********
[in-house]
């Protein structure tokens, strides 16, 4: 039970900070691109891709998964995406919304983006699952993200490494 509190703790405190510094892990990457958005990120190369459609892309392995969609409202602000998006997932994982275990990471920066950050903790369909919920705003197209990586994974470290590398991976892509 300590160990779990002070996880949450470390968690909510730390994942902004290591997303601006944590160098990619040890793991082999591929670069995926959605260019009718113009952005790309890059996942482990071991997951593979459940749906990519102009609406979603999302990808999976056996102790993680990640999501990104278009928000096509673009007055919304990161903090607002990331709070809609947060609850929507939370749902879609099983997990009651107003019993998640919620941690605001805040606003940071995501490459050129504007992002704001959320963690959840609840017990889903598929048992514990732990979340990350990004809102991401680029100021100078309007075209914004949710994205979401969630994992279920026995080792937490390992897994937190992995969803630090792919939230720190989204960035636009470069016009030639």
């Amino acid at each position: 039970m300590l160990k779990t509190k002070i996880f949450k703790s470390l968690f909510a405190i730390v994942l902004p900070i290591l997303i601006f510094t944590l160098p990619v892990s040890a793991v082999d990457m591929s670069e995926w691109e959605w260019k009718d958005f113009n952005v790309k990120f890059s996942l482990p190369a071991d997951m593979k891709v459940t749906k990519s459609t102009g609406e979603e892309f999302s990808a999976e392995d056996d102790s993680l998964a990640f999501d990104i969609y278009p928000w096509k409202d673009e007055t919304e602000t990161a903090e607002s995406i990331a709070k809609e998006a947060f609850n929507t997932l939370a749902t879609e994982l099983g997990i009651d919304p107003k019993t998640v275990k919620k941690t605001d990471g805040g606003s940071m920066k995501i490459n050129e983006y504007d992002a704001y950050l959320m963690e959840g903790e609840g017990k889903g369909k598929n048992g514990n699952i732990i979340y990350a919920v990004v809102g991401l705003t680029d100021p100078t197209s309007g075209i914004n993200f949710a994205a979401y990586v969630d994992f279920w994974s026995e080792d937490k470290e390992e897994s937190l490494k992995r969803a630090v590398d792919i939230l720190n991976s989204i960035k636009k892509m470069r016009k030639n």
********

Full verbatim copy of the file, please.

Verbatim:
[in-house]
């Protein structure tokens, strides 16, 4: 039970900070691109891709998964995406919304983006699952993200490494 509190703790405190510094892990990457958005990120190369459609892309392995969609409202602000998006997932994982275990990471920066950050903790369909919920705003197209990586994974470290590398991976892509 300590160990779990002070996880949450470390968690909510730390994942902004290591997303601006944590160098990619040890793991082999591929670069995926959605260019009718113009952005790309890059996942482990071991997951593979459940749906990519102009609406979603999302990808999976056996102790993680990640999501990104278009928000096509673009007055919304990161903090607002990331709070809609947060609850929507939370749902879609099983997990009651107003019993998640919620941690605001805040606003940071995501490459050129504007992002704001959320963690959840609840017990889903598929048992514990732990979340990350990004809102991401680029100021100078309007075209914004949710994205979401969630994992279920026995080792937490390992897994937190992995969803630090792919939230720190989204960035636009470069016009030639």
């Amino acid at each position: 039970m300590l160990k779990t509190k002070i996880f949450k703790s470390l968690f909510a405190i730390v994942l902004p900070i290591l997303i601006f510094t944590l160098p990619v892990s040890a793991v082999d990457m591929s670069e995926w691109e959605w260019k009718d958005f113009n952005v790309k990120f890059s996942l482990p190369a071991d997951m593979k891709v459940t749906k990519s459609t102009g609406e979603e892309f999302s990808a999976e392995d056996d102790s993680l998964a990640f999501d990104i969609y278009p928000w096509k409202d673009e007055t919304e602000t990161a903090e607002s995406i990331a709070k809609e998006a947060f609850n929507t997932l939370a749902t879609e994982l099983g997990i009651d919304p107003k019993t998640v275990k919620k941690t605001d990471g805040g606003s940071m920066k995501i490459n050129e983006y504007d992002a704001y950050l959320m963690e959840g903790e609840g017990k889903g369909k598929n048992g514990n699952i732990i979340y990350a919920v990004v809102g991401l705003t680029d100021p100078t197209s309007g075209i914004n993200f949710a994205a979401y990586v969630d994992f279920w994974s026995e080792d937490k470290e390992e897994s937190l490494k992995r969803a630090v590398d792919i939230l720190n991976s989204i960035k636009k892509m470069r016009k030639n």